The total valuation of late-stage, venture-backed private companies in the UnitedStates and Europe has exploded from a few dozen startups worth acollective $40 billion in 2010 to hundreds of firms thattogether are now worth almost $500 billion, according to a report released Thursday.
The numbers show the magnitude of the recent trend in which the biggest Silicon Valley startups raise hundreds of millions or even billions of dollars from hedge funds, mutual funds and other private investors while delaying their entrance into public markets.
There are now 471 late-stage private companies – defined as firms that have raised at least $75 million through at least three rounds of financing – with an approximate valuation of$490 billion, according to the report from Scenic Advisement, aSan Francisco-based investment bank that facilitates secondary stock transactions.
As recently as 2014, there were only 171 such companies collectively valued at $100 billion, according to the report.Late-stage companies include well-known consumer names like UberTechnologies Inc, Airbnb Inc, DropBox Inc, WeWorkCompanies Inc and Pinterest Inc as well scores of more obscurecompanies in fields such as cybersecurity, cloud computing andgenomics.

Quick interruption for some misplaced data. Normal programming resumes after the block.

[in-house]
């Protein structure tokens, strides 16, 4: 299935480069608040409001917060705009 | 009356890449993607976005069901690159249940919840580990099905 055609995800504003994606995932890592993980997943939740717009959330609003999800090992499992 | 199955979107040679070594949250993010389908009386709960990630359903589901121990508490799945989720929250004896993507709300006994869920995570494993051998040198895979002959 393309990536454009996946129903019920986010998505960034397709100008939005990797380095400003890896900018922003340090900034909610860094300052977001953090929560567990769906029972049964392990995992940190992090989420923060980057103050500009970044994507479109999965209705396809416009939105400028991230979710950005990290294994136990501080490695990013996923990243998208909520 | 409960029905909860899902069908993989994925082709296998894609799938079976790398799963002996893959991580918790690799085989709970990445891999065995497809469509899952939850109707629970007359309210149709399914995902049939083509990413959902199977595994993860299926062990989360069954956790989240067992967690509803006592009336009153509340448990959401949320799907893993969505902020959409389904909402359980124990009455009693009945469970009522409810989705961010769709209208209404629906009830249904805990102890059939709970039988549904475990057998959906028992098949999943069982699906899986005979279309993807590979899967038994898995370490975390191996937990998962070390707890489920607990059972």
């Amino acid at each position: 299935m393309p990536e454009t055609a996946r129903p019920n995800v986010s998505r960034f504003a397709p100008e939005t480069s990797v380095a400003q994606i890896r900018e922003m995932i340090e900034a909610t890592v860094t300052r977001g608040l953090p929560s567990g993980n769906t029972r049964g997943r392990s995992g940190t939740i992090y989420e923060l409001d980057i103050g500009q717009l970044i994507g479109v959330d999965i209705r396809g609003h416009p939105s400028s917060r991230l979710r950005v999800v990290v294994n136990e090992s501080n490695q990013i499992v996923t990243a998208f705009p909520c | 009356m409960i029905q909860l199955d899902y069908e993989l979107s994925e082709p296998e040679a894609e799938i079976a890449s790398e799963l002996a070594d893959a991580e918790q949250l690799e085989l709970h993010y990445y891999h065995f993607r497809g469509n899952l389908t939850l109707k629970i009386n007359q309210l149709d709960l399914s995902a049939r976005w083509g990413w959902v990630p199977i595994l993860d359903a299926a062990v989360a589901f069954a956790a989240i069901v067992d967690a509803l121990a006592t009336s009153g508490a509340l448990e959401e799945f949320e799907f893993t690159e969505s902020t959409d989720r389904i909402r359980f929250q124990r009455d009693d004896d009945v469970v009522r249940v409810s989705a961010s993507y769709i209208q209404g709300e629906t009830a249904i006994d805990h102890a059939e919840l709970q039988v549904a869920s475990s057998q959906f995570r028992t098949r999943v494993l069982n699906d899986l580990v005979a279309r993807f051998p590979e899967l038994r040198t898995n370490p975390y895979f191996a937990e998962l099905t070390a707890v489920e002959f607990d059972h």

Looking specifically at unicorns, which are defined as private companies that carry valuations of more than $1 billion,Scenic Advisement found that there are now more than 100 – upfrom just six in 2010. The data includes companies in the UnitedStates, Europe and Israel, but excludes the many late-stagecompanies in Asia.
The dramatic growth of high-valued private companies ismainly a consequence of a huge influx of money into what areseen as big opportunities in the tech sector, combined withregulatory changes that have made it easier for companies tostay private longer.
“We’re going to continue to see the majority of the value inprivate companies accrue while they’re private, not once theyare public per the prior tech wave,” said Minal Hasan, general partner of K2 Global, a venture capital firm. “As a result, moremoney will continue to flow into private tech companies.”
Hasan and others note that a lack of liquidity, paucity offinancial information and uneven corporate governance at private companies can create a lot of risk. The largest of all theunicorns, Uber, currently faces a string of problems that havecalled its $68 billion valuation into question.
Yet there are few signs of a slowdown in the private tech markets. Just last month, Japanese tech entrepreneur Masayoshi Son announced he had raised more than $93 billion for the Softbank Vision Fund, making it the largest tech fund inhistory.
“We may see some moderating of some of the extreme valuations,” said Peter Christiansen, head of research at Scenic Advisement. “But as far as the trends driving this, I don’t see anything on the horizon that would mitigate what’s driven this asset class over the last few years.”